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     The Census Bureau enlists state and local governments in the drive to update the addresses it will use to conduct the decennial headcount BY STEPHANIE KANOWITZ
        An accurate census
count is critical for state and local govern- ments. It affects the number of seats a state has in the U.S. House and helps determine how $590 billion in federal funding is spent on infrastructure, hospitals and schools. But getting an accurate count can be tricky, es- pecially in situations such as a disaster that relocates residents, rent increases that foster more creative living arrangements or a hous- ing boom that fuels new developments.
That’s why the Census Bureau enlists the help of state and local governments to update the addresses it has on file. Its Local Update of Census Addresses program is open to all 39,139 tribal, state and local governments, which can use LUCA to compare their local housing data with the bureau’s and make additions, corrections or deletions to the ad-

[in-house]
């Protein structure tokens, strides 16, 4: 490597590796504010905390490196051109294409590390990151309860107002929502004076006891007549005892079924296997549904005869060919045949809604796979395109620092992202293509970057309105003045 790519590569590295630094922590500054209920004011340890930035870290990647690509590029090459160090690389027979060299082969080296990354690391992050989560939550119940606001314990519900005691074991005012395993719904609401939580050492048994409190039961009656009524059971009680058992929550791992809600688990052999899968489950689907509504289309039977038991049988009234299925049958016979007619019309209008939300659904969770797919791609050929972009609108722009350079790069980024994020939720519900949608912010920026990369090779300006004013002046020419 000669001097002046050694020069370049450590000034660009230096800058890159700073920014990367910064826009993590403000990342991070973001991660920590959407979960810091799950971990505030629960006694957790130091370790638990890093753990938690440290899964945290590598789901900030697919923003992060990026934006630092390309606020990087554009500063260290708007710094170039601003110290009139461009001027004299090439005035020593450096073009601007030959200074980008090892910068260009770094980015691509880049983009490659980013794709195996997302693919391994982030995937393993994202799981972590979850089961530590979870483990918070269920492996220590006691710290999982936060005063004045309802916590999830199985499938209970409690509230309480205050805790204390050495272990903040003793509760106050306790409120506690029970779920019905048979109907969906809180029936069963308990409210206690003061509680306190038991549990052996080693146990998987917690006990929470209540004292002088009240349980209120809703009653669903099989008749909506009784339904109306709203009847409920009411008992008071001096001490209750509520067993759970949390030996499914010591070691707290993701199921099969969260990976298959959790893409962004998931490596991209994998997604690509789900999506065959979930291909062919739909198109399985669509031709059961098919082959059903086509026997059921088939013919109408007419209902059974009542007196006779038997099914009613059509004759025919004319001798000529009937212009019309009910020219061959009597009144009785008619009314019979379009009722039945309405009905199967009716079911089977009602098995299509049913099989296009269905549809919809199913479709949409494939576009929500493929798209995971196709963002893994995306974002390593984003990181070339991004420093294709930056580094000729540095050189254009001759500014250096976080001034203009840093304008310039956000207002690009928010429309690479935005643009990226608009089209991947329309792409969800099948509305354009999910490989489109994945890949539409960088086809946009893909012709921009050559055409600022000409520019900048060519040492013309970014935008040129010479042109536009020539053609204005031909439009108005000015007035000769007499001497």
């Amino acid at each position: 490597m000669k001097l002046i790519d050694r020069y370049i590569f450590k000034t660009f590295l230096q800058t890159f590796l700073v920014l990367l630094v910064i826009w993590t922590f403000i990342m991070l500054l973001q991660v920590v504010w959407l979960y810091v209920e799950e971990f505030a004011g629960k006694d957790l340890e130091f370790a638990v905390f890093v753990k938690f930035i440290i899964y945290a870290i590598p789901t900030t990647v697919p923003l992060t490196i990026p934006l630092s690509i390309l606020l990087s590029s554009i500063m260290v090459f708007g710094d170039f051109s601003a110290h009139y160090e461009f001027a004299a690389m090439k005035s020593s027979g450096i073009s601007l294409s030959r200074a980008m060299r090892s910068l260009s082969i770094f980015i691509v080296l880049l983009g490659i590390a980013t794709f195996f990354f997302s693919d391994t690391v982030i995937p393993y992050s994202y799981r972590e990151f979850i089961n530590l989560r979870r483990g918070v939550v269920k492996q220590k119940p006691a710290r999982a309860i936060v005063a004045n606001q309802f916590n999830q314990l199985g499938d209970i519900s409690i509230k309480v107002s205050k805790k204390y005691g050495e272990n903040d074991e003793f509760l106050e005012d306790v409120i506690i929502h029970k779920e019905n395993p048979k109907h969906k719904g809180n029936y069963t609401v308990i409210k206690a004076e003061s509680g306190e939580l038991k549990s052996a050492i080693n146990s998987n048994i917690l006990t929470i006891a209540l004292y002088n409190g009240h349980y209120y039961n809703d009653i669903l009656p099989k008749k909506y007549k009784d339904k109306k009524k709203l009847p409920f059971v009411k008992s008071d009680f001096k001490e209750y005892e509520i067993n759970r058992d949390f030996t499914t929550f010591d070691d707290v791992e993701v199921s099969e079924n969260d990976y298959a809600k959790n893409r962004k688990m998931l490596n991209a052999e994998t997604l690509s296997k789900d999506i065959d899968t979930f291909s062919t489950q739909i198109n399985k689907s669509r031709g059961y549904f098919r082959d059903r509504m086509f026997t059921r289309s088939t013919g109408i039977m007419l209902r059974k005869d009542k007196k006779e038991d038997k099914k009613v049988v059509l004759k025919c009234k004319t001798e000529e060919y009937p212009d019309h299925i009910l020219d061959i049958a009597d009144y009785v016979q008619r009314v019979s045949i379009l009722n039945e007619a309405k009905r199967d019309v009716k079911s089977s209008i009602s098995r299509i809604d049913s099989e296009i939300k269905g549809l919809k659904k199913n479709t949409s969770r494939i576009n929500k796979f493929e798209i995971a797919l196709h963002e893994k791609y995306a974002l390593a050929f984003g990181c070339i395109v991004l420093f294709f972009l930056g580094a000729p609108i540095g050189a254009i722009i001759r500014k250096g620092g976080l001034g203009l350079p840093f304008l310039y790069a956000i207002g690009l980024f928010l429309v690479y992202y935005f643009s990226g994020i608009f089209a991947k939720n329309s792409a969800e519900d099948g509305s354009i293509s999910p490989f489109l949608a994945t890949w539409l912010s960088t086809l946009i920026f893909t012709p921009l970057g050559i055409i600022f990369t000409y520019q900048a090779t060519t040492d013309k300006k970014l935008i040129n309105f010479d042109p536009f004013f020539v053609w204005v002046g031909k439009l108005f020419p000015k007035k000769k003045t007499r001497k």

dresses on the lists and maps used to conduct the decennial census.
Before comparing files, participants can use other Census tools to standardize and collect data. The Census Geocoder converts addresses to an approximate latitude and longitude based on the ranges in the Master Address File/Topologically Integrated Geo- graphic Encoding and Referencing (MAF/ TIGER) shapefiles. Governments can enter up to 10,000 addresses at once and receive information about state, county, tract and block codes for those addresses in a matter of minutes.
For files of more than 10,000 addresses, participants can use the LUCA Geocoding Service, which geocodes the area in which the addresses are found and the next day returns a total count of each matched, unmatched or tied address and an address count.
                                                          help ensure an
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